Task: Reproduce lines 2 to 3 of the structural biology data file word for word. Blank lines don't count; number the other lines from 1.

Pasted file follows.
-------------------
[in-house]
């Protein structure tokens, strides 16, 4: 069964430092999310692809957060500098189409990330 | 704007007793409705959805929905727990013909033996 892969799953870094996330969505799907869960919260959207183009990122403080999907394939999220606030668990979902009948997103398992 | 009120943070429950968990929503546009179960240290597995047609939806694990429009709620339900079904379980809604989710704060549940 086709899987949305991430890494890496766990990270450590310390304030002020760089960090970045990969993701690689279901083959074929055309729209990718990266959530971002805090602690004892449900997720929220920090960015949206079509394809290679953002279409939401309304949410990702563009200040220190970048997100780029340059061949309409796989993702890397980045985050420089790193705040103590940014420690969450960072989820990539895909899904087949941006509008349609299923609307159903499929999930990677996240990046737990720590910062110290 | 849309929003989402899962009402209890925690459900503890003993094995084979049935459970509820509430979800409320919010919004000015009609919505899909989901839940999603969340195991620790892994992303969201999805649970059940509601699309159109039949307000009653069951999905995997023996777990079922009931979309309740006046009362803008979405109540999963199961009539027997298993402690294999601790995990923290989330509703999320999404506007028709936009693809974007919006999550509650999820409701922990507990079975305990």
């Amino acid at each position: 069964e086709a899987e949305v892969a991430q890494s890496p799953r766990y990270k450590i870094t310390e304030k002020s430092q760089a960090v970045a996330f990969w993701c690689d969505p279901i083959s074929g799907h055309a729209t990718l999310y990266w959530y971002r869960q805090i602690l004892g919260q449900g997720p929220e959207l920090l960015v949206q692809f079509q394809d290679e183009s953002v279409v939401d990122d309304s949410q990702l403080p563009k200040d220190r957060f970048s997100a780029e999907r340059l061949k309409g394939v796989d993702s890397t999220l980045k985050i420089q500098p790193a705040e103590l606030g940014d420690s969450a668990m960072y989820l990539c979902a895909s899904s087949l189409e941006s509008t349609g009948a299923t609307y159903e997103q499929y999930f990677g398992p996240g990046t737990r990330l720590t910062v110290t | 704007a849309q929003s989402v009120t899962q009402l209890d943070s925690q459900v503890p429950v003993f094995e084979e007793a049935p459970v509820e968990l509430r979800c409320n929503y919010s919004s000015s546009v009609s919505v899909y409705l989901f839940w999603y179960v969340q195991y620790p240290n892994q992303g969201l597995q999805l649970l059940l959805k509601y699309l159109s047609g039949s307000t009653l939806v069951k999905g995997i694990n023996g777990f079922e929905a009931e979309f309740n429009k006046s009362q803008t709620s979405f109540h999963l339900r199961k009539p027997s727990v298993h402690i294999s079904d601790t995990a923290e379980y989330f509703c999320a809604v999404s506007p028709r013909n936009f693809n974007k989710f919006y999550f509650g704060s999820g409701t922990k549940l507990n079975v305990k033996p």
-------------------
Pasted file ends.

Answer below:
């Protein structure tokens, strides 16, 4: 069964430092999310692809957060500098189409990330 | 704007007793409705959805929905727990013909033996 892969799953870094996330969505799907869960919260959207183009990122403080999907394939999220606030668990979902009948997103398992 | 009120943070429950968990929503546009179960240290597995047609939806694990429009709620339900079904379980809604989710704060549940 086709899987949305991430890494890496766990990270450590310390304030002020760089960090970045990969993701690689279901083959074929055309729209990718990266959530971002805090602690004892449900997720929220920090960015949206079509394809290679953002279409939401309304949410990702563009200040220190970048997100780029340059061949309409796989993702890397980045985050420089790193705040103590940014420690969450960072989820990539895909899904087949941006509008349609299923609307159903499929999930990677996240990046737990720590910062110290 | 849309929003989402899962009402209890925690459900503890003993094995084979049935459970509820509430979800409320919010919004000015009609919505899909989901839940999603969340195991620790892994992303969201999805649970059940509601699309159109039949307000009653069951999905995997023996777990079922009931979309309740006046009362803008979405109540999963199961009539027997298993402690294999601790995990923290989330509703999320999404506007028709936009693809974007919006999550509650999820409701922990507990079975305990």
């Amino acid at each position: 069964e086709a899987e949305v892969a991430q890494s890496p799953r766990y990270k450590i870094t310390e304030k002020s430092q760089a960090v970045a996330f990969w993701c690689d969505p279901i083959s074929g799907h055309a729209t990718l999310y990266w959530y971002r869960q805090i602690l004892g919260q449900g997720p929220e959207l920090l960015v949206q692809f079509q394809d290679e183009s953002v279409v939401d990122d309304s949410q990702l403080p563009k200040d220190r957060f970048s997100a780029e999907r340059l061949k309409g394939v796989d993702s890397t999220l980045k985050i420089q500098p790193a705040e103590l606030g940014d420690s969450a668990m960072y989820l990539c979902a895909s899904s087949l189409e941006s509008t349609g009948a299923t609307y159903e997103q499929y999930f990677g398992p996240g990046t737990r990330l720590t910062v110290t | 704007a849309q929003s989402v009120t899962q009402l209890d943070s925690q459900v503890p429950v003993f094995e084979e007793a049935p459970v509820e968990l509430r979800c409320n929503y919010s919004s000015s546009v009609s919505v899909y409705l989901f839940w999603y179960v969340q195991y620790p240290n892994q992303g969201l597995q999805l649970l059940l959805k509601y699309l159109s047609g039949s307000t009653l939806v069951k999905g995997i694990n023996g777990f079922e929905a009931e979309f309740n429009k006046s009362q803008t709620s979405f109540h999963l339900r199961k009539p027997s727990v298993h402690i294999s079904d601790t995990a923290e379980y989330f509703c999320a809604v999404s506007p028709r013909n936009f693809n974007k989710f919006y999550f509650g704060s999820g409701t922990k549940l507990n079975v305990k033996p």